jazzy-jeff

jazzy-jeff

O.K. so you all know Jazzy Jeff. Sure, it’s the same one. Longstanding partner to Will Smith, producer and co-writer of their multi million selling albums.

‘Boom, Shake The Room’, ‘Summertime’ countless other chart topping releases, movie and TV soundtracks, they all come from the same high profile Jazzy Jeff. But no matter how well you think you know him, there’s a lot more to Jazzy Jeff than you may assume. Obviously he’s a DJ, and one of the world’s finest turntablists at that. He graced Southport Weekender before we did this interview, playing a hip hop soul set in The Funkbase. At the point Marc Rowlands spoke to him, in 2003, Jeff was about to return to the event to play in the Beat Bar, offering us a much truer representation of Jazzy Jeff and the sounds that made up his A Touch Of Jazz project.

A studio in his native Philadelphia, a training ground for up and coming production talents like Vikter Duplaix, James Poyser, Andre Harris and Vidal Davis not to mention artists like Jill Scott, Floetry and Kenny Latimore, a publishing arm and a record label, A Touch Of Jazz is the umbrella under which Jazzy Jeff’s most honest and ardent efforts have emerged. Carrying on the great Philadelphia tradition initiated by Gamble and Huff’s Philadelphia International Records, A Touch Of Jazz is the epicentre of both the city’s burgeoning soul scene and the wider ‘neo soul’ movement. Marc managed to grab a few moments of his time prior to his second visit, to ask him a few questions about this exciting renaissance.

What was your inspiration in setting A Touch Of Jazz up?
I think the main inspiration was being an artist, and one that wanted to try new and different things. When you sign to a record label, sometimes they just want you to be, what they want you to be. They’re not really interested in creative freedom. Being a hip hop artist who loved r n’ b soul, jazz, gospel and being a DJ that played all kinds of music, I wanted to make different kinds of music. The only way I felt I was going to be able to express myself musically in all the ways I wanted to, was to form a production company and almost hide behind it. It’s funny because I now tell people, what Touch Of Jazz has become, wasn’t initially the main goal. This was going to be my wall. Especially now, a Touch Of Jazz has become more of a contact company. This past year I’ve been travelling the world. I wanted to be an ambassador for good music. I took the idea from Masters At Work, looking at how in the dance genre these guys go in the studio, then go around the world playing the records they’ve made. I thought “this is great, but why can you only do this with dance music? Why not with hip hop and r n’ b soul?”. We’ve been out this year doing live dates at The Jazz Cafe in London, I’ve just come back from a tour of Australia, we’ve just started doing our own parties over here. We’ve gone from being a company that writes and produces songs for people to making our own records and touching people with them personally, creating our own market as a contact company.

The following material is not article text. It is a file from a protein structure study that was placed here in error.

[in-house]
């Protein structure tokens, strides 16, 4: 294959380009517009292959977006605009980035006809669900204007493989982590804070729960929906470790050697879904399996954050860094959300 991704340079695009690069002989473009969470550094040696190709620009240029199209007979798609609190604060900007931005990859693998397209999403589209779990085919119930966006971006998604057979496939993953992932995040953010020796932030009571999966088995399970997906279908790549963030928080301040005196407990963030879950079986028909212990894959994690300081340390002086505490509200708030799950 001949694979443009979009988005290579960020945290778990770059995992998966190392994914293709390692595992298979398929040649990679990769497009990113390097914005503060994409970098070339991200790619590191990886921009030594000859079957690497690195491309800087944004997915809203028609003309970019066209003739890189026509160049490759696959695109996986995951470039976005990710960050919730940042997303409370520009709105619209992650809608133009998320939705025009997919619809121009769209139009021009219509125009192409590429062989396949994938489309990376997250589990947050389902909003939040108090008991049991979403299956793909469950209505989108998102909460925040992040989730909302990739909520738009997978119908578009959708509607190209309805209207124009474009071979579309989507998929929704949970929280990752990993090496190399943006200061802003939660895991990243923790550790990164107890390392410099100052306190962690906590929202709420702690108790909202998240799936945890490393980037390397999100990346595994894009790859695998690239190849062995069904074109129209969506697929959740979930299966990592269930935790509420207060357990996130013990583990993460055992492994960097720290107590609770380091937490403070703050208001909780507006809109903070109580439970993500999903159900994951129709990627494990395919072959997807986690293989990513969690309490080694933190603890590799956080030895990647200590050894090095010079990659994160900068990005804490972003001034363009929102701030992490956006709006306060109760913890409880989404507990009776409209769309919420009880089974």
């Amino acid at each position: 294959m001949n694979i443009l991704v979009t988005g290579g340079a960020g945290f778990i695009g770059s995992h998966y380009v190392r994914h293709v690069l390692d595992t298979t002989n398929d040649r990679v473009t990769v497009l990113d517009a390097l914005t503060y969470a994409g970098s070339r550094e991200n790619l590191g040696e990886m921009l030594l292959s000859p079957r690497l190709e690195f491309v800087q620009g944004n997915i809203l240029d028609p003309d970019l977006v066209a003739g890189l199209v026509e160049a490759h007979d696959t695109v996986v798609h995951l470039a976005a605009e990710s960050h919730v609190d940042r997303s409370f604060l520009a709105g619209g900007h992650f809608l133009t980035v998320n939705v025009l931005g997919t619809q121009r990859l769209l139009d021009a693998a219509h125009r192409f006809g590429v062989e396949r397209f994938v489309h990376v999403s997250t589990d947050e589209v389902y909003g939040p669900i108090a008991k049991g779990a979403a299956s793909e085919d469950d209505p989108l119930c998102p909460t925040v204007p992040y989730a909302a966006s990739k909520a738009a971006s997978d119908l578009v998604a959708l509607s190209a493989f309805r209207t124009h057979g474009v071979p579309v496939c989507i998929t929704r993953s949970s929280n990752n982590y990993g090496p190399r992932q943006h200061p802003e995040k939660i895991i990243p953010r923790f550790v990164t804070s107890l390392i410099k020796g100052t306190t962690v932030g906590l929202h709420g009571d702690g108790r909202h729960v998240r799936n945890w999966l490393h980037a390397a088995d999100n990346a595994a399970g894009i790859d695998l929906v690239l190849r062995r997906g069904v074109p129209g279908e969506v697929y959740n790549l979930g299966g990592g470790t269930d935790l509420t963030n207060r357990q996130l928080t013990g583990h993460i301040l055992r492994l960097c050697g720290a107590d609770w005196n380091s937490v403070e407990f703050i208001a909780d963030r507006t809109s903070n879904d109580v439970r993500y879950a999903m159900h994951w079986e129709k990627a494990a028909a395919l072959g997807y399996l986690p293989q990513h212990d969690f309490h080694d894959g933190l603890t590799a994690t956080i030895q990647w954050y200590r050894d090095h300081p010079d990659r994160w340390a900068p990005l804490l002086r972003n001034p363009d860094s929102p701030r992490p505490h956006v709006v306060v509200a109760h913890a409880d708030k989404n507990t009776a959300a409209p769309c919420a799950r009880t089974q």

A lot of A Touch Of Jazz productions rely on live musicianship. Is there a core, in-house band?
Not as such. We have a group called The Philharmonics which is a lot of musicians that come through A Touch Of Jazz, but we haven’t narrowed it down so much. The beauty of that is that, I have about 10 different bass players that I can call in, depending on the feel of the record. It’s funny, with the live instrumentation , it’s almost like a double cycle. We (the hip hop fraternity) started sampling live music because it captured that magic. Now, it’s almost like we use live music, because we sample. We’re trying to recreate the magic that we sampled in the first place.

It’s been said that A Touch Of Jazz acts almost like a schooling process for some of those involved at the studio. Do you really have the time to involve yourself in education? Do you really take on people who maybe don’t have all the knowledge they require and offer them that opportunity to learn?
I do, and that’s one of my biggest weaknesses. If I see someone who has talent and drive and they really want to learn, I’m all for bringing them in the studio and telling them about my experiences, showing them how to use the equipment and trying to tap into their creativity, teaching them to make music from the heart instead of shooting for a specific target. I really love to do that. It strains your time a lot and it does keep me from doing those things myself, so I try and split it up as much as I can.

Is it your wish that these up and coming talents should stay within the Touch Of Jazz ranks or are you happy for people to serve an apprenticeship there and then go off and do their own thing?